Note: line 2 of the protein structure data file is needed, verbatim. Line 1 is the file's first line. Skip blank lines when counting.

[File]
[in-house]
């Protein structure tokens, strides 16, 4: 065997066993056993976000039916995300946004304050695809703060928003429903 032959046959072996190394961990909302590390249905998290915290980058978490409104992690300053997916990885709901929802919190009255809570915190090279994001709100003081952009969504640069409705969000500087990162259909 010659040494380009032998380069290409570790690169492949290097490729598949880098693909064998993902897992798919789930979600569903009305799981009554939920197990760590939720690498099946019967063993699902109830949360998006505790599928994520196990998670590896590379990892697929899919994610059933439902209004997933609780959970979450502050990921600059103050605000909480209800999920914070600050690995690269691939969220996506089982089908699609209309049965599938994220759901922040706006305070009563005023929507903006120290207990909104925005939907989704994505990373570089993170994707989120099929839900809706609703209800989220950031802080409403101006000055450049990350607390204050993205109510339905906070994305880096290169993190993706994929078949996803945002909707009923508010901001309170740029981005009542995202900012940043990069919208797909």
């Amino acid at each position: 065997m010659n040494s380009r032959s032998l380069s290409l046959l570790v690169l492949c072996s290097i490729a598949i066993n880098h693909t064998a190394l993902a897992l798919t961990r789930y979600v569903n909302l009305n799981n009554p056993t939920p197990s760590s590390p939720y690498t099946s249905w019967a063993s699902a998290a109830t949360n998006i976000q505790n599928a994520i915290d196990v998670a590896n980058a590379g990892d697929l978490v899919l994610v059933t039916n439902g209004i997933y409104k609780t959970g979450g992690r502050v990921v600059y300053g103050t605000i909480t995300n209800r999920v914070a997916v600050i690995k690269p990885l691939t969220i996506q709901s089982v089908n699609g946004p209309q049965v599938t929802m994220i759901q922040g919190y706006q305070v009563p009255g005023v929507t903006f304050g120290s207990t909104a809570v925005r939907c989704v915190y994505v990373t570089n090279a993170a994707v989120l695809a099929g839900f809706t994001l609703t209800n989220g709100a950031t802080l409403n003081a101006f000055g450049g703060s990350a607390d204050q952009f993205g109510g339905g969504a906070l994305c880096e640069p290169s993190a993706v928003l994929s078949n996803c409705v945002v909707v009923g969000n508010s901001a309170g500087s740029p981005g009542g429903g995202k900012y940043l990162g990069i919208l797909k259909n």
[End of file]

């Protein structure tokens, strides 16, 4: 065997066993056993976000039916995300946004304050695809703060928003429903 032959046959072996190394961990909302590390249905998290915290980058978490409104992690300053997916990885709901929802919190009255809570915190090279994001709100003081952009969504640069409705969000500087990162259909 010659040494380009032998380069290409570790690169492949290097490729598949880098693909064998993902897992798919789930979600569903009305799981009554939920197990760590939720690498099946019967063993699902109830949360998006505790599928994520196990998670590896590379990892697929899919994610059933439902209004997933609780959970979450502050990921600059103050605000909480209800999920914070600050690995690269691939969220996506089982089908699609209309049965599938994220759901922040706006305070009563005023929507903006120290207990909104925005939907989704994505990373570089993170994707989120099929839900809706609703209800989220950031802080409403101006000055450049990350607390204050993205109510339905906070994305880096290169993190993706994929078949996803945002909707009923508010901001309170740029981005009542995202900012940043990069919208797909």